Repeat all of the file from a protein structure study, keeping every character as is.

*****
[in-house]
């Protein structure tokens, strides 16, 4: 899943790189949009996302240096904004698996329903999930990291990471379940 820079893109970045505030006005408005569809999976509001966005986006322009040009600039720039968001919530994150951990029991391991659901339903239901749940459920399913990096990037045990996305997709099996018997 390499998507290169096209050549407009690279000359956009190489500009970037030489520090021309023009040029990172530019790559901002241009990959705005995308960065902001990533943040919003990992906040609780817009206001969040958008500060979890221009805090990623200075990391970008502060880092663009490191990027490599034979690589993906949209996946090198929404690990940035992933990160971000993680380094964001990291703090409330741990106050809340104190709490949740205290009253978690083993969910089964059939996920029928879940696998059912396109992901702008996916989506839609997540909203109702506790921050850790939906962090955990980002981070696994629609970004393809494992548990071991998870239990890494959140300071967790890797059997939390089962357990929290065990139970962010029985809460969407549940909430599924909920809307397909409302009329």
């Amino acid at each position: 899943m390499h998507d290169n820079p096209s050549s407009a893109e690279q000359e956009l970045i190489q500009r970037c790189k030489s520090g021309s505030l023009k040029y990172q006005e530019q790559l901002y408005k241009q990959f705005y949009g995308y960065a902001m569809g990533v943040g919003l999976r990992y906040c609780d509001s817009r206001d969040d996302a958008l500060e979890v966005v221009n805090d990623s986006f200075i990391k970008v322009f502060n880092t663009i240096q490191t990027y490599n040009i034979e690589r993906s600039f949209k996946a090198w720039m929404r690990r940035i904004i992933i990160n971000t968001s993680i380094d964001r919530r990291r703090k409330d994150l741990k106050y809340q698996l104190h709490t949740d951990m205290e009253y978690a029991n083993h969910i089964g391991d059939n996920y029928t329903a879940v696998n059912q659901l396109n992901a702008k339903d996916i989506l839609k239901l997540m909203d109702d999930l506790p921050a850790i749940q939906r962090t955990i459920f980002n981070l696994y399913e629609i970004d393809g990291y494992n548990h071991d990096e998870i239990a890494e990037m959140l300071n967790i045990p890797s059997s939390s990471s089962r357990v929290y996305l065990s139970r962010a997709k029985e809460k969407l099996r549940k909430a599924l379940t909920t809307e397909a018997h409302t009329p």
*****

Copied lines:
[in-house]
């Protein structure tokens, strides 16, 4: 899943790189949009996302240096904004698996329903999930990291990471379940 820079893109970045505030006005408005569809999976509001966005986006322009040009600039720039968001919530994150951990029991391991659901339903239901749940459920399913990096990037045990996305997709099996018997 390499998507290169096209050549407009690279000359956009190489500009970037030489520090021309023009040029990172530019790559901002241009990959705005995308960065902001990533943040919003990992906040609780817009206001969040958008500060979890221009805090990623200075990391970008502060880092663009490191990027490599034979690589993906949209996946090198929404690990940035992933990160971000993680380094964001990291703090409330741990106050809340104190709490949740205290009253978690083993969910089964059939996920029928879940696998059912396109992901702008996916989506839609997540909203109702506790921050850790939906962090955990980002981070696994629609970004393809494992548990071991998870239990890494959140300071967790890797059997939390089962357990929290065990139970962010029985809460969407549940909430599924909920809307397909409302009329």
């Amino acid at each position: 899943m390499h998507d290169n820079p096209s050549s407009a893109e690279q000359e956009l970045i190489q500009r970037c790189k030489s520090g021309s505030l023009k040029y990172q006005e530019q790559l901002y408005k241009q990959f705005y949009g995308y960065a902001m569809g990533v943040g919003l999976r990992y906040c609780d509001s817009r206001d969040d996302a958008l500060e979890v966005v221009n805090d990623s986006f200075i990391k970008v322009f502060n880092t663009i240096q490191t990027y490599n040009i034979e690589r993906s600039f949209k996946a090198w720039m929404r690990r940035i904004i992933i990160n971000t968001s993680i380094d964001r919530r990291r703090k409330d994150l741990k106050y809340q698996l104190h709490t949740d951990m205290e009253y978690a029991n083993h969910i089964g391991d059939n996920y029928t329903a879940v696998n059912q659901l396109n992901a702008k339903d996916i989506l839609k239901l997540m909203d109702d999930l506790p921050a850790i749940q939906r962090t955990i459920f980002n981070l696994y399913e629609i970004d393809g990291y494992n548990h071991d990096e998870i239990a890494e990037m959140l300071n967790i045990p890797s059997s939390s990471s089962r357990v929290y996305l065990s139970r962010a997709k029985e809460k969407l099996r549940k909430a599924l379940t909920t809307e397909a018997h409302t009329p």